The biomass of brown and white rot fungi were estimated using ergosterol and quantitative PCR (qPCR). Each biomass estimate was compared with biomass measured gravimetrically from liquid cultures, as well as from three wood substrata at two decay stages. Fungal morphological changes in two different substrata, agar and pine, were measured using a chitin-specific fluorophore and confocal microscopy. In liquid culture, the two fungal isolates had significantly different biomass conversion factors for both methods. In wood colonized for 3wks, qPCR yielded a lower estimate than did ergosterol, while at week 8 it yielded a higher estimate. Changes in average fungal cell dimensions partially explained differences between the two methods. Overall, our results suggest that a constant conversion factor cannot be assumed as default for either method. Instead, it demonstrates the importance of standardizing wood species, decay class, fungus-specific conversion factor, and DNA extraction protocol in order to properly estimate fungal biomass in woody substrata.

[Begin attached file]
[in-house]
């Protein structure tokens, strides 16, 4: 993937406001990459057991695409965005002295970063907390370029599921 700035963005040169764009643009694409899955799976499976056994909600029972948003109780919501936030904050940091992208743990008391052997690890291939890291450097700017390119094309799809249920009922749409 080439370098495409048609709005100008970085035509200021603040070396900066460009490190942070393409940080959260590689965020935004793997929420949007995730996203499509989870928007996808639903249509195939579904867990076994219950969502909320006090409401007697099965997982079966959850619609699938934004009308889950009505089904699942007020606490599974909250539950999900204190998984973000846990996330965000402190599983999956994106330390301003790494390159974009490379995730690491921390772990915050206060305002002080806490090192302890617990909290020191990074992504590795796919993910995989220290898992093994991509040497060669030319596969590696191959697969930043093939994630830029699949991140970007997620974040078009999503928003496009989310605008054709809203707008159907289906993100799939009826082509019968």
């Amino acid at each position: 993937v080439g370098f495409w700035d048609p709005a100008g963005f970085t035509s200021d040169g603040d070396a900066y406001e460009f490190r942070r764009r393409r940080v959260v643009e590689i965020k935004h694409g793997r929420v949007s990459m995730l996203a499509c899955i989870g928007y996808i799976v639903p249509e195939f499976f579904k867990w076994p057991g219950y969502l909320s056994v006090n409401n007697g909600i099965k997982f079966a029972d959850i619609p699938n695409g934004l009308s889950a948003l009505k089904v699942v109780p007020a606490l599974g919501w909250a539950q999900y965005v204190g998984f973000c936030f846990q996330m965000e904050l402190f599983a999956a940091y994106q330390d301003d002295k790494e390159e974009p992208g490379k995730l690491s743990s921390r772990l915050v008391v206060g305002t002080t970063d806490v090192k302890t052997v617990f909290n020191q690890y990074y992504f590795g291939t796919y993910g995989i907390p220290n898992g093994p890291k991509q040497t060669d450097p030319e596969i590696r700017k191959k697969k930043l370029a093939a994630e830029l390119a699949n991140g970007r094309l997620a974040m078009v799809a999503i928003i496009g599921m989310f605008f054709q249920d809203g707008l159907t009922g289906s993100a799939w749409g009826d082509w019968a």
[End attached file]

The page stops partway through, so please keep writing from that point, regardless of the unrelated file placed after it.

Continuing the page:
- Quantitative PCR
- Wood decomposition